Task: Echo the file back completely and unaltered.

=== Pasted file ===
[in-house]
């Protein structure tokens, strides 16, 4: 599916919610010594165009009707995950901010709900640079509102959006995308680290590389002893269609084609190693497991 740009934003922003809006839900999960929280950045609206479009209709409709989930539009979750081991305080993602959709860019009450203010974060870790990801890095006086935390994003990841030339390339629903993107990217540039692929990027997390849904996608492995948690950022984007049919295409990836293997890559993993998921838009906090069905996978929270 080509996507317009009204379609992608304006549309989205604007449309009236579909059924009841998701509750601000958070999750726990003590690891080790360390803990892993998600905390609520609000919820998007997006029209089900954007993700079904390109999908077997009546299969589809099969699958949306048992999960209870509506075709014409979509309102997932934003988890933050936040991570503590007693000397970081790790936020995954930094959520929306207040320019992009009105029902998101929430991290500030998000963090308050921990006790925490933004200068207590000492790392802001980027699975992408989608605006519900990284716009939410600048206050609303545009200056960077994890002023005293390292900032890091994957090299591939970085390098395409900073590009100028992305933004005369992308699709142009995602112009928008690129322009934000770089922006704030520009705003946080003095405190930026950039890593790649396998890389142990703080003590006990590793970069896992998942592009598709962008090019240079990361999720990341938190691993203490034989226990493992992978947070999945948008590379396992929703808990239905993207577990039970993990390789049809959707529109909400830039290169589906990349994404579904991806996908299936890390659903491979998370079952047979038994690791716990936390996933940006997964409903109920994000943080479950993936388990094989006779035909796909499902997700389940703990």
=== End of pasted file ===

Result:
[in-house]
């Protein structure tokens, strides 16, 4: 599916919610010594165009009707995950901010709900640079509102959006995308680290590389002893269609084609190693497991 740009934003922003809006839900999960929280950045609206479009209709409709989930539009979750081991305080993602959709860019009450203010974060870790990801890095006086935390994003990841030339390339629903993107990217540039692929990027997390849904996608492995948690950022984007049919295409990836293997890559993993998921838009906090069905996978929270 080509996507317009009204379609992608304006549309989205604007449309009236579909059924009841998701509750601000958070999750726990003590690891080790360390803990892993998600905390609520609000919820998007997006029209089900954007993700079904390109999908077997009546299969589809099969699958949306048992999960209870509506075709014409979509309102997932934003988890933050936040991570503590007693000397970081790790936020995954930094959520929306207040320019992009009105029902998101929430991290500030998000963090308050921990006790925490933004200068207590000492790392802001980027699975992408989608605006519900990284716009939410600048206050609303545009200056960077994890002023005293390292900032890091994957090299591939970085390098395409900073590009100028992305933004005369992308699709142009995602112009928008690129322009934000770089922006704030520009705003946080003095405190930026950039890593790649396998890389142990703080003590006990590793970069896992998942592009598709962008090019240079990361999720990341938190691993203490034989226990493992992978947070999945948008590379396992929703808990239905993207577990039970993990390789049809959707529109909400830039290169589906990349994404579904991806996908299936890390659903491979998370079952047979038994690791716990936390996933940006997964409903109920994000943080479950993936388990094989006779035909796909499902997700389940703990």